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Am I Being Investigated By the Police?

Blank Law, PC Team

Am I Being Investigated By the Police?

A police investigation can be an incredibly drawn-out process, as well as a stressful one if you are the one they are investigating. Unfortunately, there is no law that requires police to inform you that they are investigating you until a police officer has formally placed you under arrest. Due to this, several defendants do not know that they have been investigated for a crime until the police inform them that they are being arrested.

If you are the target of criminal investigations, this does not have to be your reality. There are several signs that you can pick up on from police officers to let you know that you might be the target of an investigation for a potential criminal case. If you spot any of the potential tells that law enforcement officers are looking into you, your best move is to contact an experienced criminal defense attorney for assistance.

Am I Being Investigated By the Police?

In many cases, police will start contacting you or others in your inner circle as a first step in an investigation. It is important for you to remember that this does not necessarily mean that you are going to be charged with a crime. Just because you are investigated for a crime does not mean that police have enough evidence to charge you with a crime.

However, it is of the utmost importance that you remember your rights and act with caution when police or detectives are involved. Law enforcement officials have one goal in mind, gathering enough evidence to make an arrest. For that reason, it is imperative that you both pay attention to any signs of an investigation and instruct others around you to do the same. Learn how long you can be under investigation for here.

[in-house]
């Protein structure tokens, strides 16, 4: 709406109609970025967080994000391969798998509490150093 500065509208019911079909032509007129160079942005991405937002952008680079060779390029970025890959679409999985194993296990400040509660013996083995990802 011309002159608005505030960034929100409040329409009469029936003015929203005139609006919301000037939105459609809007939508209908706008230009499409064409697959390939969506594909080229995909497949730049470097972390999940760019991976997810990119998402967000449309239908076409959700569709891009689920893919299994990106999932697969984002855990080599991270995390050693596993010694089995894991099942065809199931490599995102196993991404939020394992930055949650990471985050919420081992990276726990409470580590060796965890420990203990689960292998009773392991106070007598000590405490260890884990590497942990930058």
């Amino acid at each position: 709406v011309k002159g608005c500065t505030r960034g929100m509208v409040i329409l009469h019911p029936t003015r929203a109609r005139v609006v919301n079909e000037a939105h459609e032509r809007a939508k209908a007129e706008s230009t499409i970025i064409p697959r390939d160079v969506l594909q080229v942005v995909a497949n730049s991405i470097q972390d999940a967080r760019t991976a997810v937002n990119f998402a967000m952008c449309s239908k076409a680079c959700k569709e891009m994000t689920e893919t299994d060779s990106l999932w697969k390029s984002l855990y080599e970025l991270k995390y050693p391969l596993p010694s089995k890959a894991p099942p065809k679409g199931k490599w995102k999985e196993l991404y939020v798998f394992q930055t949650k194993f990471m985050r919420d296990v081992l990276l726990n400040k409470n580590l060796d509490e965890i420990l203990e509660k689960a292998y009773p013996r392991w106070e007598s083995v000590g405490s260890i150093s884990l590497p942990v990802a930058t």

When the Police Contact You Directly

If police do contact you, you are under no obligation to speak to them. Even if police officers tell you that they only wish to talk with you and you are not in any trouble, you should not answer anything beyond the most basic of questions without an attorney present (see: what happens if I don’t talk to a detective, to learn more). Our legal system grants you the right to remain silent, even before you have been arrested, through the Fifth Amendment, and you should not hesitate to invoke your rights when necessary.

It is never a good idea to ignore the police if they request to speak to you, but it is also never a good idea to answer questions from police without an attorney present. If police start questioning you, politely, but firmly, tell them you will only answer questions with your attorney present, as is your right under the Fifth Amendment.